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The 4% Rule For Retirement Withdrawals Explained

With so many financial gurus online, it’s easy to get misguided when figuring out how to save money for retirement. The wrong answer can lead a retiree to make costly financial decisions, possibly losing out on thousands of dollars and a setback on their retirement date. 

So, with all the information out there on how to save for retirement, this article focuses on how much money you’ll truly need to save once you’re ready to settle down. This rule of thumb is called the 4% rule and will be discussed further below.


What Is The 4% Rule?

The 4% rule is based on the idea that retirees should withdraw the amount equal to 4 percent of their savings the year they retire and then adjust for inflation for the years that follow. The benefit of this rule relies on its simplicity. It provides an exact guideline that makes planning for retirement clean and easy. 

The downside, however, is that the rule leaves little room for inflation. The simple fact of the matter is that the value of money changes as time goes on, so information based on set numbers can possibly be useless by the time you reach retirement. However, before jumping to conclusions, use this helpful guide to find out whether the 4% rule will work for you and your future retirement. 


The History Of The 4% Rule

In 1994, financial advisor William Bengen used historical data on stock and bond returns to challenge the previous rule of withdrawing 5 percent yearly in retirement. 

While conducting his research, Bengen used a 60/40 portfolio model, which is comprised of 60 percent equities and 40 percent bonds, comparing higher interest rates with current rates.

Bengen based his conclusion on half a century worth of market data, finding out that any imaginable economic scenario could allow for a 4 percent withdrawal during the year of retirement, with an adjustment for inflation for the subsequent years.


What The 4% Rule Forgets

The bottom line is this, the 4% rule does not account for situations that deviate from the conventions of the theory. And although William Bengen was diligent in his findings, the rule fails to include an inherent fact. A stiff, rigid rule is not fit to govern an economic landscape that is anything but stiff and rigid.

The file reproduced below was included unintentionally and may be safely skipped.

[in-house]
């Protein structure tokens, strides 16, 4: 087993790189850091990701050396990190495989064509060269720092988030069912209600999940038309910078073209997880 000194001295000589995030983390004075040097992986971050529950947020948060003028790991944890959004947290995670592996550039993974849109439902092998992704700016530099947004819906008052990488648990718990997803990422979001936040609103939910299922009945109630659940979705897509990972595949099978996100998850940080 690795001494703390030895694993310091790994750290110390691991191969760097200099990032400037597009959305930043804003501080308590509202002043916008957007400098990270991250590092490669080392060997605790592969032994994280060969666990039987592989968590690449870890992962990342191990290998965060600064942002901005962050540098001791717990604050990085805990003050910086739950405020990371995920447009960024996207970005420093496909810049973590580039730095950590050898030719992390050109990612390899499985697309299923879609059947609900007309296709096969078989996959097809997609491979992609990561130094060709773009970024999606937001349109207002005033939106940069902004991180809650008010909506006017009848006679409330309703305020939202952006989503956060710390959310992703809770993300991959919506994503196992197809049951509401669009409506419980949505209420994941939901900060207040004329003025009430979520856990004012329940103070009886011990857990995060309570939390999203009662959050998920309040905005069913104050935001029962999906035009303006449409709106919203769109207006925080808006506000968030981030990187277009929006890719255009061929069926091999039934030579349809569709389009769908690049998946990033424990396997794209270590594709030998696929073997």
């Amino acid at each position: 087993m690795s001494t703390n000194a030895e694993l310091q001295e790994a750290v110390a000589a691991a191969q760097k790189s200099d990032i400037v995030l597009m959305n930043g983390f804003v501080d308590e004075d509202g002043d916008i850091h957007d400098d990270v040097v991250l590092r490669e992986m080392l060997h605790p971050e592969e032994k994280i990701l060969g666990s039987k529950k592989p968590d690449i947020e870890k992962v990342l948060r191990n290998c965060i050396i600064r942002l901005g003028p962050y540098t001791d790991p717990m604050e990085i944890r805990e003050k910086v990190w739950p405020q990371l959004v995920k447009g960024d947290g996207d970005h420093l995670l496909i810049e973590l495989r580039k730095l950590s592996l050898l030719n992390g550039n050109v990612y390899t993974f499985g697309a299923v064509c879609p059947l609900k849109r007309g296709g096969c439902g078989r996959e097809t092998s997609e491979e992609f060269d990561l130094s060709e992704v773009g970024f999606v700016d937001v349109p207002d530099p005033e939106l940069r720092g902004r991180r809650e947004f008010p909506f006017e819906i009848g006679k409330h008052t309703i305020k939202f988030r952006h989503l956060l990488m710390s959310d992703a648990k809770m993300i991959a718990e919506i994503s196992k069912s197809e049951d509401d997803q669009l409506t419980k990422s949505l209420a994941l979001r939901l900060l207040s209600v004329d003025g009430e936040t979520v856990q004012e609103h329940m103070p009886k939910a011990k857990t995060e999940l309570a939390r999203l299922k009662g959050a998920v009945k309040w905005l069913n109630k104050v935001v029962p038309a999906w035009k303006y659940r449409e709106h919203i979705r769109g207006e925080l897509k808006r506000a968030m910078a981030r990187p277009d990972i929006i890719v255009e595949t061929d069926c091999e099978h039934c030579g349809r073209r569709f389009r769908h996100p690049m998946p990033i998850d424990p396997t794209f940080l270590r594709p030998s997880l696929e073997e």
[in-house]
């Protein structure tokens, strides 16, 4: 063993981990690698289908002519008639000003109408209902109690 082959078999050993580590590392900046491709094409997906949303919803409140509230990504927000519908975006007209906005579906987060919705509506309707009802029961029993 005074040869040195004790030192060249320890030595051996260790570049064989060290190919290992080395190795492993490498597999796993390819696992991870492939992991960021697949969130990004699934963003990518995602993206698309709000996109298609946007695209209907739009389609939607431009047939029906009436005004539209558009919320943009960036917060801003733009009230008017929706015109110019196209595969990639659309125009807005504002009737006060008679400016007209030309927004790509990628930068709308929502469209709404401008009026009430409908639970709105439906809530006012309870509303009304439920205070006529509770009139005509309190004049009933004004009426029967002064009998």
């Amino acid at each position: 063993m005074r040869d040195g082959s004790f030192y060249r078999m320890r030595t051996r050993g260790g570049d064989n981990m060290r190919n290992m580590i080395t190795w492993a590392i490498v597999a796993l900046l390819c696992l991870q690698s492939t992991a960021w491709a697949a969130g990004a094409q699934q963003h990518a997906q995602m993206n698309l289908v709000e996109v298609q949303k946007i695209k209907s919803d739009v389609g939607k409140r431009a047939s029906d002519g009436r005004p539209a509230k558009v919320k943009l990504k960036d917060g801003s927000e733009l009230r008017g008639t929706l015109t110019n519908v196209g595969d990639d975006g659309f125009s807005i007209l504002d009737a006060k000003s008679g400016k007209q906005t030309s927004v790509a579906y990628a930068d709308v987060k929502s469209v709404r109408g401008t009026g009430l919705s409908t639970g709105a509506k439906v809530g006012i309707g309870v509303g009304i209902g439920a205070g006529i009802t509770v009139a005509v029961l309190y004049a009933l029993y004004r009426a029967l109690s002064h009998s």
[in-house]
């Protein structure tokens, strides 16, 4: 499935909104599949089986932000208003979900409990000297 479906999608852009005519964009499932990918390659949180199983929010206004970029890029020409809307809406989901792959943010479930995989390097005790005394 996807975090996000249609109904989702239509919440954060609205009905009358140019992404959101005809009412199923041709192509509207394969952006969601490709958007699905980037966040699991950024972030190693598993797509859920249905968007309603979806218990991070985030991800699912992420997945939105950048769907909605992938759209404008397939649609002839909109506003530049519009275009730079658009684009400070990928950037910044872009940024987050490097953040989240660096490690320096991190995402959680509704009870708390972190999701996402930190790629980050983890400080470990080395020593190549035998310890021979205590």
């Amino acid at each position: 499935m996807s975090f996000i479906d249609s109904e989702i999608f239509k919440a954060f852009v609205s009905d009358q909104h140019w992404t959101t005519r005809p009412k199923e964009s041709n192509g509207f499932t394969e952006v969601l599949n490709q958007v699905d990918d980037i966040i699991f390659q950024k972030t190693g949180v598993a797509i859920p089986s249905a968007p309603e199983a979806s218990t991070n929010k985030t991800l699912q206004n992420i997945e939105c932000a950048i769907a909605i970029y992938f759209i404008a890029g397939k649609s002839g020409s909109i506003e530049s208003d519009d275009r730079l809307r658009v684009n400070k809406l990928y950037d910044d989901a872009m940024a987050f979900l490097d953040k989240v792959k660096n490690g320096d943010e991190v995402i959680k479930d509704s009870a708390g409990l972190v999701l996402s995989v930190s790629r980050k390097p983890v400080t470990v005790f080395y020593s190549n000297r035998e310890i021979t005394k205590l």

Variables That Don’t Fit The 4% Rule

Here are three variables that don’t fit the flat withdrawal rate of the 4% rule:

  • Medical expenses: Even in our youth, we may find ourselves racking up medical bills that seem almost impossible to pay. And with the growing rate of chronic illnesses, there’s no telling how much one will allocate to medical expenses at an older age. And in all honesty, it is practically impossible to predict. Medical procedures vary drastically in cost. Another big factor that could impact the practicality of the 4% rule is life expectancy. It’s simple: the longer you live, the longer your savings must last.
  • Market fluctuations: The economy is rarely ever consistent and retirement years are no exception to this rule. In an economy that’s flourishing, withdrawing more than 4% a year may be perfectly fine. However, at times when the market is uncertain, you may need to spend less, focusing majorly on necessities. Regrettably, there’s no set guiding principle for financial management that wipes your hand clean from hard work. Keeping a close eye on your money and acting accordingly to market fluctuations is essential for remaining afloat during trying times. 
  • Personal tax rate: Your personal tax rate is affected by several things, such as types of investment, and the size of your accounts. Even the state you live in matters when factoring in other income earned, deductions, and credits.

So, Should You Trust The 4% Rule?

So, is the uncertainty of our financial futures a reason to render the 4% rule completely futile? Well, not exactly. The truth is that the 4% rule is a great rule to start with, only adapting it when necessary, so that it may be in an agreeance with one’s personal life.

And that’s really all there is to it. Like any other financial rule of thumb, the 4% rule should be molded to fit your own personal retirement plan. And as always, it is advised to seek the counsel of a trusted financial planner to help with figuring out what retirement plan will make the most sense for you and your family.